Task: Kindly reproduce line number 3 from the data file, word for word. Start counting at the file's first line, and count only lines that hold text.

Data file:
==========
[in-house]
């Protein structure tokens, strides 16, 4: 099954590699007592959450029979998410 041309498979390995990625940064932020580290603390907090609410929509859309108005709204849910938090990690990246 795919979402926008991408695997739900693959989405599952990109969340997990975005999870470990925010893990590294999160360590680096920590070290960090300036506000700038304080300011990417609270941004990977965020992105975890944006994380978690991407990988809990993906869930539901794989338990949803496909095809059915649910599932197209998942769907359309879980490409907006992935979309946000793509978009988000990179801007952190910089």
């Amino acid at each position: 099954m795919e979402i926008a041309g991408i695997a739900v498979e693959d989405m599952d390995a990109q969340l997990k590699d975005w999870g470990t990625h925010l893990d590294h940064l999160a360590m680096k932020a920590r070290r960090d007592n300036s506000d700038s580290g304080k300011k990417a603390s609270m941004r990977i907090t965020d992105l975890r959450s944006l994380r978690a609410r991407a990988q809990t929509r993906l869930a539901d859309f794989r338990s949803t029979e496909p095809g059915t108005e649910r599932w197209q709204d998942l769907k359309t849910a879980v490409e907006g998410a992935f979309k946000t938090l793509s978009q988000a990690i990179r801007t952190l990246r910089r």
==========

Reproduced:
């Amino acid at each position: 099954m795919e979402i926008a041309g991408i695997a739900v498979e693959d989405m599952d390995a990109q969340l997990k590699d975005w999870g470990t990625h925010l893990d590294h940064l999160a360590m680096k932020a920590r070290r960090d007592n300036s506000d700038s580290g304080k300011k990417a603390s609270m941004r990977i907090t965020d992105l975890r959450s944006l994380r978690a609410r991407a990988q809990t929509r993906l869930a539901d859309f794989r338990s949803t029979e496909p095809g059915t108005e649910r599932w197209q709204d998942l769907k359309t849910a879980v490409e907006g998410a992935f979309k946000t938090l793509s978009q988000a990690i990179r801007t952190l990246r910089r």